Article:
Marriage is a little bird, tweeting in a meadow…

[Title=cult. non-seq. ref.; 10 pts.]

I don’t yet have the second part of my last post.  In fact, I’ve been avoiding all mention of politics for the past several weeks, ever since the Green convention.  I’ve been told by reliable sources that I haven’t missed much, which was rather my perception that led to the sabbatical in the first place.

I’m still thinking that I’m not quite ready to come back.  I’ve been paying a lot of attention lately to baseball and theatre and my kids and trying to get a better job.  I went bowling over the weekend, which I didn’t do well at, but I could console myself that I was a helluva lot better at it than Barack Obama.

You have to pay attention to politics in this country for the same reason you have to pay attention to deer by the side of the road while driving, because God alone knows what’s going to happen if you take your eyes off ’em.  This isn’t necessarily a criticism as much as it is one of the problems of democracy, or at least the democracy-cum-kleptocracy that we’ve developed…and yes, you can cue one of Jefferson’s quotes about liberty right here.  I’ve done a great deal of paying attention over the last several years, and sometimes it’s just good to let your mind dwell on other subjects for a bit.

Alas, Churchill has some equally prescient and profound quotes concerning liberty and democracy as well.  (I once got taken to task by a fellow Green – who shall remain nameless except to say that it was Myles Hoenig – for quoting the “arch-conservative” Churchill, which was an obvious indicator of my “true sympathies” or some other nonsense like that.  Leave it to me to pick the one place in the entire world where I’d be thought of as a right-winger.  My fellow people in that place do keep an open mind, as most on the left do – but unfortunately, some do to the extent that their brains fall out.)  A five-minute conversation with the average voter is in fact an excellent argument against democracy, and taken to its logical conclusion, the same can be said for a recent forum at which Barack Obama and John McCain appeared.

I was tuned into Michael Phelps’ inspiring performance at the Olympics that day, and thank Ghod I was, because it restored my faith in the possibility of basically good, local guys like myself being capable of extrordinary things, and it also likely saved our TV from having something heavy thrown through it.  Consensus of the bloviating morning-after talking-headery is apparently that McCain “won” because Obama was “too thoughtful” in his responses, and Lord knows we don’t want a President that thinks about things before he responds.  This is bad enough, except that one of the examples I was cited of a question where Obama didn’t do this was on the question, “What is marriage?”

Now I hate to risk the wrath of the pundits by asking this of readers – after all, they are on cable 24 by 7 and they do just fine without the messy business of having to think before they say anything – but I do ask you to just take an extra munch or two of your donut and just consider that end of that last graf while doing so.  An opportunity was presented for questions to be asked of the two leading candidates for President of the United States, and the question, “What is marriage?” was thought to be perfectly fitting in that context.  Further, both chose to take the church-proffered bait and answer the question in the same way.  After all, this is the People’s Glorious Two-Party System, and gays have to vote for Obama, sez right here…so what was the harm?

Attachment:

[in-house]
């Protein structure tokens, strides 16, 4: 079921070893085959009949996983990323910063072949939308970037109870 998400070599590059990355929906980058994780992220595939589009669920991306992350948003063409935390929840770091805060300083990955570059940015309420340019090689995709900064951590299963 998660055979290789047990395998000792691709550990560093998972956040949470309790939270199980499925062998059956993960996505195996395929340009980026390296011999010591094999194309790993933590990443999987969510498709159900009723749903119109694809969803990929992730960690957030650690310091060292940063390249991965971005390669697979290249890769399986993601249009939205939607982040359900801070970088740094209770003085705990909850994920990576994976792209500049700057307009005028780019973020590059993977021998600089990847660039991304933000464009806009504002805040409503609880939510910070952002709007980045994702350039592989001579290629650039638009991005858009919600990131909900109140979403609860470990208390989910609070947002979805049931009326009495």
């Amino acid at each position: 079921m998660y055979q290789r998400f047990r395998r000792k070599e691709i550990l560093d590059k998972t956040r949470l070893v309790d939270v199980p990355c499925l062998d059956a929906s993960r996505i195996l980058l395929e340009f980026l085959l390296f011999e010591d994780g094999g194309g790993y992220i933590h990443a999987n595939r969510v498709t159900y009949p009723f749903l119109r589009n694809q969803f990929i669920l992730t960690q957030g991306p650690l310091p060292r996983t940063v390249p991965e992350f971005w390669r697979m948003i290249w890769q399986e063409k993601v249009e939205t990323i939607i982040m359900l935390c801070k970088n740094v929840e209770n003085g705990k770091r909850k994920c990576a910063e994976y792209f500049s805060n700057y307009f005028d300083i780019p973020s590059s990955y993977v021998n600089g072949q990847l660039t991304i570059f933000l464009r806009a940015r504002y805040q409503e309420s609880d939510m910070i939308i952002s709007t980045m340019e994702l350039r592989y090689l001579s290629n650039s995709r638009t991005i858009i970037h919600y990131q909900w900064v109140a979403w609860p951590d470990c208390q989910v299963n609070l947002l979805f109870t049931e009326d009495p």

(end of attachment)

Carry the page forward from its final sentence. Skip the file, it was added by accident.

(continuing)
Now there’s a great deal of wrong to go around here, and I’ll apologize in advance that I might miss some…but let’s give it a shot.

I mentioned baseball previously.  One of the good things about it is that there are 30 teams, not two, and you generally don’t have to worry about a lot of mealy-mouthed, go-along bait-taking as we saw here.  As an example, when hearing that this question was asked, I was reminded of Tommy Lasorda’s response to a question, back when he was manager of the Dodgers, after a game they lost to the Cubs in which Dave Kingman hit three home runs:

What’s my opinion of Kingman’s performance!? What the fuck do you think is my opinion of it? I think it was fucking horseshit! Put that in, I don’t fucking care. Opinion of his performance!? Jesus Christ, he beat us with three fucking home runs! What the fuck do you mean, ‘What is my opinion of his performance?’ How could you ask me a question like that, ‘What is my opinion of his performance?’ Jesus Christ, he hit three home runs! Jesus Christ! I’m fucking pissed off to lose the fucking game. And you ask me my opinion of his performance! Jesus Christ. That’s a tough question to ask me, isn’t it? ‘What is my opinion of his performance?’

People in baseball, when needing to make a point, are given to, shall we say, individualistic responses.  In short, they can and do call bullshit when necessary.  Politicians do not.  In fact, politicians can do this, but it takes some guts, and it’s usually much, much easier to hide behind the two-party racket and just not be the other guy.  (This is really the main function of the two-party system, in fact, but that’s our sermon for next Sunday.)  The correct response to the question, “What is marriage?”, aside from a diatribe worthy of Lasorda, would be, “What difference should it make to the President of the United States who is getting married?  Why is this an issue that the government has to weigh in on?  I assume that as a church, which does marry people before God, you already have an answer to this question.  If you’re against gay marriage, don’t marry people of your own sex…but don’t then come to the government and suggest that we deny to other people what you yourselves do not wish to do.

For suggesting things such as these, I have been called “revolutionary” in the recent past.  (Yeah, it was my sister.)  That’s not necessarily my intention.  I suggest what makes sense, both to myself and in some objective way, such as being backed by actual facts, or having a working example in place elsewhere that is doing the stated job.  Republicans usually react by saying something pithy, in no more than one sentence using small words, and wrapping themselves in a flag, or perhaps strapping on an armband and doing one of those jaunty salutes.  Democrats react by saying “um”, “er”, and “well…” a lot, and shifting their weight from foot to foot as if they have to go to the bathroom.  Doing something else gets me called “revolutionary” – or, more commonly, “stupid” and “unrealistic”.